Lying at the northeastern part of the United States is Maine, the biggest of the six states of New England. As an aspect of the Missouri Compromise on March 15, 1820, Maine became a free state and the 23rd state to enter the union. Missouri entered as a slave state during that treaty. New Hampshire and the provinces of Canada, namely New Brunswick and Quebec, surround Maine. Known for its rocky coastline, Maine is also famous for its production of blueberries and lobsters.
Maine is composed of sixteen counties, many of which had already been defined even when it was part of Massachusetts and called the District of Maine. York County was the first named county, created in 1652 by the Massachusetts Bay Colony’s government to govern the southern Maine territories. The names of the counties in Maine are inspired from its mix of Native American, British, and American pre-colonial, colonial and national past.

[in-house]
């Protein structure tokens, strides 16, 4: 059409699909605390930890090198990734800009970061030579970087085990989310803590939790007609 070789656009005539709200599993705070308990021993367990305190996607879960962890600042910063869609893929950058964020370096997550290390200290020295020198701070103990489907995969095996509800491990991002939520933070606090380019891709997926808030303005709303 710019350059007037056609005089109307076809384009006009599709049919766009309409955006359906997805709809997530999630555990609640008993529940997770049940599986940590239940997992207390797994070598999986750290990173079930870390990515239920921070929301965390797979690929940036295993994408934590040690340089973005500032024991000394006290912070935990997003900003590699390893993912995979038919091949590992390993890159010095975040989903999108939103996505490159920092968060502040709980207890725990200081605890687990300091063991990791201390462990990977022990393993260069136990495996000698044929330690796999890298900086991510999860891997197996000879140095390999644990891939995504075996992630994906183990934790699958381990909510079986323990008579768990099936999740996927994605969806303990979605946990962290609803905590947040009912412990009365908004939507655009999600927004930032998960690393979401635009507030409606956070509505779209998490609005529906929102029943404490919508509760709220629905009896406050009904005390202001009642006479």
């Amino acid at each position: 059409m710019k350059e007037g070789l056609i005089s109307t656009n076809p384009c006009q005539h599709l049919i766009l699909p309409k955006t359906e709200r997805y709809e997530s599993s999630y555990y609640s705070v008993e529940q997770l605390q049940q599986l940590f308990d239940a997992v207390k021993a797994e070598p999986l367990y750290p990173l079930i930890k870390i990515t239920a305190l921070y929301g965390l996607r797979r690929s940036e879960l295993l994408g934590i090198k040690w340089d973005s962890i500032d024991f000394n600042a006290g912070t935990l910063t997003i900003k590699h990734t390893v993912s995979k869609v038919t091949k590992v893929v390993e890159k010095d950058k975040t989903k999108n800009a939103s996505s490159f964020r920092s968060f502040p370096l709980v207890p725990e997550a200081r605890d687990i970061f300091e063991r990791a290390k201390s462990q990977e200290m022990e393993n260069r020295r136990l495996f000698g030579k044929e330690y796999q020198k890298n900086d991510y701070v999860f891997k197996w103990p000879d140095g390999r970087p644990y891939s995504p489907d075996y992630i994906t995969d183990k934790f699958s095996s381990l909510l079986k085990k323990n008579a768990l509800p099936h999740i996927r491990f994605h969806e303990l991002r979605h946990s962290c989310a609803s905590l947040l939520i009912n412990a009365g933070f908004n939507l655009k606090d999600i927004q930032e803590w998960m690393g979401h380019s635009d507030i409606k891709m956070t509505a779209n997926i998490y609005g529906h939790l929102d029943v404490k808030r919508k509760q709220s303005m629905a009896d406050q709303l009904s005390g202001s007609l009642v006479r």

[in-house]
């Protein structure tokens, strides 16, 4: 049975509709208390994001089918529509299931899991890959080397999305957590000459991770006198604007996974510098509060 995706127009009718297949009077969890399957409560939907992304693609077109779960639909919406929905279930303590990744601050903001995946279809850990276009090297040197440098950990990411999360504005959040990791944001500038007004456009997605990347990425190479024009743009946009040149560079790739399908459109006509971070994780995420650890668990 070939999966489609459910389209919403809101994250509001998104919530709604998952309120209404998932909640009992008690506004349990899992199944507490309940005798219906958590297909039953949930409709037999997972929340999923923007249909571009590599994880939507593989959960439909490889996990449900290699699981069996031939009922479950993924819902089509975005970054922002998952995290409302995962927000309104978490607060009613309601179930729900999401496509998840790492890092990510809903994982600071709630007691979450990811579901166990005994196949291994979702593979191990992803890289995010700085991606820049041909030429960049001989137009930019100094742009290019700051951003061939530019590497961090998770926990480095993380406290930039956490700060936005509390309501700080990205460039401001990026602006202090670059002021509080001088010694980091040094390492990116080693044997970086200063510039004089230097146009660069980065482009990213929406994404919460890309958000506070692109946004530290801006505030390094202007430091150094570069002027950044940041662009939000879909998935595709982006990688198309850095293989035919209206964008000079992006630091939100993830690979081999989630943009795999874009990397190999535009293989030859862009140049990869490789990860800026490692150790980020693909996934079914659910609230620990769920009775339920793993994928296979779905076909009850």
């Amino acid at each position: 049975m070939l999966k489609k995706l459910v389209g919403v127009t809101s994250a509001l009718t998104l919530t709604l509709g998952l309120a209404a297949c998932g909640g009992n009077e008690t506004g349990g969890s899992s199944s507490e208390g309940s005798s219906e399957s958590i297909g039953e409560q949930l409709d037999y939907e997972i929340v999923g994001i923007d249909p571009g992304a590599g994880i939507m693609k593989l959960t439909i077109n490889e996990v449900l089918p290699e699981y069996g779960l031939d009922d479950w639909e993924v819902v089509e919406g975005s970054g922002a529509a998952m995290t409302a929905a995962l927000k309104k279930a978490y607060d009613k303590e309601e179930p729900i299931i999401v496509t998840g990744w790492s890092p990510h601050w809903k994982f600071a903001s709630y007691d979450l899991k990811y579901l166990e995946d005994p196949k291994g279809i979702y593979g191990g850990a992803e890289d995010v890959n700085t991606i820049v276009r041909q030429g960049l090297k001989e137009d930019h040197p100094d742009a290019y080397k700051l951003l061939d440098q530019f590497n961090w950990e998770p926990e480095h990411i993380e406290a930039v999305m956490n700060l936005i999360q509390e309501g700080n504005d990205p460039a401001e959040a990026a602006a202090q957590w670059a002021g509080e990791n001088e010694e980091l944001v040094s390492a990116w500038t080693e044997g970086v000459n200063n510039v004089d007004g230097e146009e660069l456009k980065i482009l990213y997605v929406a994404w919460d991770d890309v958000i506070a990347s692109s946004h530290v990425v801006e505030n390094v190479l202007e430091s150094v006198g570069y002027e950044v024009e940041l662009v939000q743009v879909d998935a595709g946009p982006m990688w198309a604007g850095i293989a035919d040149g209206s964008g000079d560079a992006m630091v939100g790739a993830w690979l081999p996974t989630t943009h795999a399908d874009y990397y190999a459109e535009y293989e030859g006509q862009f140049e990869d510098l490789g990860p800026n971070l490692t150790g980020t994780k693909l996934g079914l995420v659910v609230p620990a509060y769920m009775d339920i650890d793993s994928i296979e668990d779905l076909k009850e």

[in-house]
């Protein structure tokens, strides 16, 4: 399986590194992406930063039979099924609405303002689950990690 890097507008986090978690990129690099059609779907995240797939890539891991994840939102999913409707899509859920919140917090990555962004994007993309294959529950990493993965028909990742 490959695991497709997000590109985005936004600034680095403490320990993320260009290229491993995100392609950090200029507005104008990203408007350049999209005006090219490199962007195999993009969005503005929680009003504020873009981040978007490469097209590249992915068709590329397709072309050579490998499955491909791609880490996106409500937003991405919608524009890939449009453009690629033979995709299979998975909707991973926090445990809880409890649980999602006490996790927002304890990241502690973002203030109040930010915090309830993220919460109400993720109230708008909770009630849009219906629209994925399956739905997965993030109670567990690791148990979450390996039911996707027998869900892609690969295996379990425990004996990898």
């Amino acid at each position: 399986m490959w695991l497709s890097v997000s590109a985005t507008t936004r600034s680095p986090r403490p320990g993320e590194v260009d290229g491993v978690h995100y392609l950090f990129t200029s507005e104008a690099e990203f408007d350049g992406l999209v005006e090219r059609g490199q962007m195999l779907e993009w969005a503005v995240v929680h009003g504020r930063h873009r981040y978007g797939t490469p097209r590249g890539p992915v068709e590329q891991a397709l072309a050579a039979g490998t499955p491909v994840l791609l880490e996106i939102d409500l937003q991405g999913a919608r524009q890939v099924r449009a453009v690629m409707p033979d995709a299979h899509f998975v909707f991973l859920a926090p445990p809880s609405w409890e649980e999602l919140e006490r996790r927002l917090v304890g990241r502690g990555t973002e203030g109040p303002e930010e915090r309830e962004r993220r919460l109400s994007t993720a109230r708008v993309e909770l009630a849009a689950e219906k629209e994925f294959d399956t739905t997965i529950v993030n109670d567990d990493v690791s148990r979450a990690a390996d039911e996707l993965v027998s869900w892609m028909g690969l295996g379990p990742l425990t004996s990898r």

The highest judicial court in Maine is the Maine Supreme Judicial Court which is composed of a chief justice and six associate justices. The Governor appoints the justices with the approval of the Maine Senate. The justices have initial seven-year terms which they can serve with no limitations after.
The Maine Court has the authorization to make advisory opinions which makes it one of the few in the United States to do so. The Legislature or the Governor can request advisory opinions from the Maine Court.
Augusta is the capital city of Maine, but it is not the location of the highest court of Maine. The reason is because the courthouse of Kennebec County does not have the needed dimensions to allow the proceedings of the Supreme Court. The Kennebec Courthouse was used between the years 1830 and 1970, but the permanent residence of the Supreme Court is now in the Cumberland County Courthouse in Portland.